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God With Us: Sermon for Christmas Eve, 8 pm, 2023

The Rev. Leslie Barnes Scoopmire


Isaiah 9:2-7

Psalm 96

Titus 2:11-14

Luke 2:1-14(15-20)

Once, we knew we lived, and walked, with God.

In the beginning God placed us in a beautiful garden(1)—an orderly place, where everything had a name, and everything had a purpose, and everything, even the humans, had been placed there in this beautiful garden by God. We knew we lived with God because every day God would come and walk in the cool of the evening with us. (2) 

We’d stroll along, companionably, and talk about our day together. God would ask us what we had done: “Today we found a new plant over in the verge over there, and we were drawn to it by its amazing fragrance. Few flowers smelled anything like this plant, God, so we named it fuschia.” And our days were filled with wonder, and everything we saw and tasted and touched was a miracle. And God was very pleased. 

When we asked God what God has done, God would talk about very important matters, something like midwifing a new solar system in another galaxy (3) or watching puffins play or teaching chimpanzees how to use a stick to dig termites out of their mounds so they could eat them as a tasty treat. And always making sure to be home in time for our shared evening walk.

But our restless selves were not satisfied, and so we chose to move away from God and God’s loving companionship. We chafed to be independent. We chafed to make our own rules.(4) That garden and that companionship was tossed aside. (5) 

But God has been chasing after us ever since.

And when we are very honest with ourselves, we have felt something missing deep inside us.

We built monuments to ourselves in Babel, in Nineveh, in Athens, in Mesopotamia, pretending we didn’t need God. God kept visiting our ancestors all along the way, and maybe we’d walk beside God for a while, but always, always, we would decide we could choose our paths better, find an easier way. God even rescued us from slavery in Pharaoh’s courts, parting the waters of the sea like they’d been cracked open like an eggshell, but even then we complained and carped.(6) 

Out in the wilderness, where everything was as un-gardenlike as possible, where hunger and thirst and rattlesnakes dogged our every step, we grudgingly agreed to not only follow God’s cloud in the day and fire in the night and eat the food of angels and the fried chicken God rained down on the ground,(7) and in return we agreed to follow God’s 10 Simple Rules—all of which boiled down to one word really: Love. Love of God and love of each other.(8)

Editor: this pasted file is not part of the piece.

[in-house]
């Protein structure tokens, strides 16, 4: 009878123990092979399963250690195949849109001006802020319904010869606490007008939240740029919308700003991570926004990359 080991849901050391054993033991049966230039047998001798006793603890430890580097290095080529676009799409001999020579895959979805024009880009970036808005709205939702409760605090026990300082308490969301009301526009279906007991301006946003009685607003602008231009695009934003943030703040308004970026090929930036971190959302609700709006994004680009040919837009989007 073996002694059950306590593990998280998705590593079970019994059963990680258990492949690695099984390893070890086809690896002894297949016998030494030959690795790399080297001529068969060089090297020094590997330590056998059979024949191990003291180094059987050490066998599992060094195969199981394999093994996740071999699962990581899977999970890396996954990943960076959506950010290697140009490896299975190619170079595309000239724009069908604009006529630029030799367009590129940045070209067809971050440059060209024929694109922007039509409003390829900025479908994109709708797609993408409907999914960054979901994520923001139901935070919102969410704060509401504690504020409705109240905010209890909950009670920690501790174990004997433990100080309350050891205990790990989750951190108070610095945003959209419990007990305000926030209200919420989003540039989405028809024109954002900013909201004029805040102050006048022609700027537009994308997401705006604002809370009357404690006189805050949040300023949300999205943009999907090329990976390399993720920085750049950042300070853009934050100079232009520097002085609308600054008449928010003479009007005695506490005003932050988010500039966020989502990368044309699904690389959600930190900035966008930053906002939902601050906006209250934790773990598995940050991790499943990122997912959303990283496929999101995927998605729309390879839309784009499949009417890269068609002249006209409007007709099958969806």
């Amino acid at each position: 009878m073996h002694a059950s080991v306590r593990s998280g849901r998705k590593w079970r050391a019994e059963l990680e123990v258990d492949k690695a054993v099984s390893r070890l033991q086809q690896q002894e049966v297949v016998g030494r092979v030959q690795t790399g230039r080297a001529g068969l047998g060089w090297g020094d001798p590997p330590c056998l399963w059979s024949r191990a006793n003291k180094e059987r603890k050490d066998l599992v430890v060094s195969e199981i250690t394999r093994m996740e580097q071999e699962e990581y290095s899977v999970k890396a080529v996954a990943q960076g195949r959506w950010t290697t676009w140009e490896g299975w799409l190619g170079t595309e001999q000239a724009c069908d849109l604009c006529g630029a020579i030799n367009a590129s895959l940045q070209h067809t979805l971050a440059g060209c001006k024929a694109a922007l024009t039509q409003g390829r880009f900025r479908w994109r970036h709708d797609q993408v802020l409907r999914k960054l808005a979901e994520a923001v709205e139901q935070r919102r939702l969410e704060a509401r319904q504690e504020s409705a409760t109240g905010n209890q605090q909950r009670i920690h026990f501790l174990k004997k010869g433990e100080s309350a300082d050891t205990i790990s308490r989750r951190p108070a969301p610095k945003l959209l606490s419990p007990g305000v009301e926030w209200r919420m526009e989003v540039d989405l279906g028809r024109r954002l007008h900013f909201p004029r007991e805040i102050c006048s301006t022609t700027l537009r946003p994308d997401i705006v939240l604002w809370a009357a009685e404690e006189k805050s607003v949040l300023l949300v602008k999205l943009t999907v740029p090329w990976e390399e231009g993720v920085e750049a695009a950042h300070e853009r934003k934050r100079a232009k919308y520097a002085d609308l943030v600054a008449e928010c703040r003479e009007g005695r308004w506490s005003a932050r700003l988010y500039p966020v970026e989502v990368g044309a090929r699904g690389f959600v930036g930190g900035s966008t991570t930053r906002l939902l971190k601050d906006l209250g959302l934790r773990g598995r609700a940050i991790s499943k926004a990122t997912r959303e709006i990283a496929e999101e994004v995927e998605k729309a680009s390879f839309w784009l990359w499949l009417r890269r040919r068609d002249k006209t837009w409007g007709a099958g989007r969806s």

We’d promise—and it would last for a little while. But then, like the trickster raven, we’d get distracted by something bright and shiny, or we’d want to be like the other scrabbling clans around us, or we’d decide we didn’t need a God so incredibly close to us, and we’d push God away and wander off again to do our own thing. Over and over.(9)

When we did turn to God, all God asked was to love us and have us love God and love each other and have some faith. All God asked for was for us to honor God’s presence in the midst of us—not for us a God who needed mountains like the Greeks or Ziggurats like the Babylonians or Teocalli like the Aztecs. All God wanted was to live in the midst of us, and for us to love God and each other. Really.

But we wanted control. We kept trying to put God in a box. David tried to build God a house of cedar, and his son Solomon actually achieved it. God said, "No, no, I’m happy living among you all, a tent is fine, really!"(10) But we wanted our God to be just as awe-inpiring as the neighbors’ gods. 

Each generation made that house bigger and bigger and bigger, and added porches and courtyards and antechambers dripping in gold and gemstones and ivory, all obscuring the fact that they thought they were further confining God out of their everyday lives. Soon, talking to God was reserved for only special days for a select few, and the rest of the time they could go about their business without even thinking about God shut behind those imposing walls and turrets.